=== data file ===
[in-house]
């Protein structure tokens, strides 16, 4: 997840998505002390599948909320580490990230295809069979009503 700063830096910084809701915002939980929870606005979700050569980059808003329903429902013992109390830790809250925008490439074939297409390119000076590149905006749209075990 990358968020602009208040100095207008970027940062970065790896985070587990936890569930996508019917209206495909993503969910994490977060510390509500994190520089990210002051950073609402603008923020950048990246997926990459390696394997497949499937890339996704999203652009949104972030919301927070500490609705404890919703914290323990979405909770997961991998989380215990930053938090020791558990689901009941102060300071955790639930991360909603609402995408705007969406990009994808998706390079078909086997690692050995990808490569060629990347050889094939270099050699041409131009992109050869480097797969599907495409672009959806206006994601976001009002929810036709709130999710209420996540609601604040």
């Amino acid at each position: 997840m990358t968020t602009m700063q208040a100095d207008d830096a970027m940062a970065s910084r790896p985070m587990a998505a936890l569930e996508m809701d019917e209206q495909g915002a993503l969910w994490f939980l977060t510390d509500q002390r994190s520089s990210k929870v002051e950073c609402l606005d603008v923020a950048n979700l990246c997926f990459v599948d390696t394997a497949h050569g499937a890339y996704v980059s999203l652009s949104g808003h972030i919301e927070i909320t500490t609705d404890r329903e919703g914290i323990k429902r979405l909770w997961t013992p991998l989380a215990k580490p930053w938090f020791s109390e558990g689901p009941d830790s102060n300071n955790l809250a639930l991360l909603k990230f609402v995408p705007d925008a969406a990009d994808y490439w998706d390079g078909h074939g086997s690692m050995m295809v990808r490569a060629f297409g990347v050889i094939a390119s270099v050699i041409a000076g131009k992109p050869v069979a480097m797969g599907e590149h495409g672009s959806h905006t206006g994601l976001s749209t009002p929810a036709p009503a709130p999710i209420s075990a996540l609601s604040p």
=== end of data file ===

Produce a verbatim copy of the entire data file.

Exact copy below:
[in-house]
């Protein structure tokens, strides 16, 4: 997840998505002390599948909320580490990230295809069979009503 700063830096910084809701915002939980929870606005979700050569980059808003329903429902013992109390830790809250925008490439074939297409390119000076590149905006749209075990 990358968020602009208040100095207008970027940062970065790896985070587990936890569930996508019917209206495909993503969910994490977060510390509500994190520089990210002051950073609402603008923020950048990246997926990459390696394997497949499937890339996704999203652009949104972030919301927070500490609705404890919703914290323990979405909770997961991998989380215990930053938090020791558990689901009941102060300071955790639930991360909603609402995408705007969406990009994808998706390079078909086997690692050995990808490569060629990347050889094939270099050699041409131009992109050869480097797969599907495409672009959806206006994601976001009002929810036709709130999710209420996540609601604040």
């Amino acid at each position: 997840m990358t968020t602009m700063q208040a100095d207008d830096a970027m940062a970065s910084r790896p985070m587990a998505a936890l569930e996508m809701d019917e209206q495909g915002a993503l969910w994490f939980l977060t510390d509500q002390r994190s520089s990210k929870v002051e950073c609402l606005d603008v923020a950048n979700l990246c997926f990459v599948d390696t394997a497949h050569g499937a890339y996704v980059s999203l652009s949104g808003h972030i919301e927070i909320t500490t609705d404890r329903e919703g914290i323990k429902r979405l909770w997961t013992p991998l989380a215990k580490p930053w938090f020791s109390e558990g689901p009941d830790s102060n300071n955790l809250a639930l991360l909603k990230f609402v995408p705007d925008a969406a990009d994808y490439w998706d390079g078909h074939g086997s690692m050995m295809v990808r490569a060629f297409g990347v050889i094939a390119s270099v050699i041409a000076g131009k992109p050869v069979a480097m797969g599907e590149h495409g672009s959806h905006t206006g994601l976001s749209t009002p929810a036709p009503a709130p999710i209420s075990a996540l609601s604040p």